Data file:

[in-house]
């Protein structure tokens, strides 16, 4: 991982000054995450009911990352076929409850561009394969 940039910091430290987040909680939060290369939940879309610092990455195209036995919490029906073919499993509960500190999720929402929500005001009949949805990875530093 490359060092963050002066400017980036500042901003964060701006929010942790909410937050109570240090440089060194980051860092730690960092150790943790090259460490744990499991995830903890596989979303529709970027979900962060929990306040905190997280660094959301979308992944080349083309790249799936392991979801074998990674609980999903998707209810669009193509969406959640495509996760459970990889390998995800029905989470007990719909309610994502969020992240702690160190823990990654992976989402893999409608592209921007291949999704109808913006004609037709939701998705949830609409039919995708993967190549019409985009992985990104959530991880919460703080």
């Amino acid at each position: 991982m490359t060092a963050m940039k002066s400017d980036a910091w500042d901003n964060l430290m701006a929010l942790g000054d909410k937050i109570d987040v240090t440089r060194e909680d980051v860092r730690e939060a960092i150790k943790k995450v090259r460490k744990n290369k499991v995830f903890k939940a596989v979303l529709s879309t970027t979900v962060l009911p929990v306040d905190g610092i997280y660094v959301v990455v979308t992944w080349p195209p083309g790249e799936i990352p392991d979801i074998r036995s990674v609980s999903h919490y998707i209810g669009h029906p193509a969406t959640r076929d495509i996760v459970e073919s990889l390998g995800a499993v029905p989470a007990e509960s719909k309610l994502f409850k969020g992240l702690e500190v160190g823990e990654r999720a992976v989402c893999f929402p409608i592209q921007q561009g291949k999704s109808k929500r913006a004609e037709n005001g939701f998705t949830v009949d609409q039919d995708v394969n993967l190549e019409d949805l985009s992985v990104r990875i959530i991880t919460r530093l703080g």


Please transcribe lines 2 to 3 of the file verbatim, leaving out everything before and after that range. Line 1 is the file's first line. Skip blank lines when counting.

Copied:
């Protein structure tokens, strides 16, 4: 991982000054995450009911990352076929409850561009394969 940039910091430290987040909680939060290369939940879309610092990455195209036995919490029906073919499993509960500190999720929402929500005001009949949805990875530093 490359060092963050002066400017980036500042901003964060701006929010942790909410937050109570240090440089060194980051860092730690960092150790943790090259460490744990499991995830903890596989979303529709970027979900962060929990306040905190997280660094959301979308992944080349083309790249799936392991979801074998990674609980999903998707209810669009193509969406959640495509996760459970990889390998995800029905989470007990719909309610994502969020992240702690160190823990990654992976989402893999409608592209921007291949999704109808913006004609037709939701998705949830609409039919995708993967190549019409985009992985990104959530991880919460703080």
């Amino acid at each position: 991982m490359t060092a963050m940039k002066s400017d980036a910091w500042d901003n964060l430290m701006a929010l942790g000054d909410k937050i109570d987040v240090t440089r060194e909680d980051v860092r730690e939060a960092i150790k943790k995450v090259r460490k744990n290369k499991v995830f903890k939940a596989v979303l529709s879309t970027t979900v962060l009911p929990v306040d905190g610092i997280y660094v959301v990455v979308t992944w080349p195209p083309g790249e799936i990352p392991d979801i074998r036995s990674v609980s999903h919490y998707i209810g669009h029906p193509a969406t959640r076929d495509i996760v459970e073919s990889l390998g995800a499993v029905p989470a007990e509960s719909k309610l994502f409850k969020g992240l702690e500190v160190g823990e990654r999720a992976v989402c893999f929402p409608i592209q921007q561009g291949k999704s109808k929500r913006a004609e037709n005001g939701f998705t949830v009949d609409q039919d995708v394969n993967l190549e019409d949805l985009s992985v990104r990875i959530i991880t919460r530093l703080g």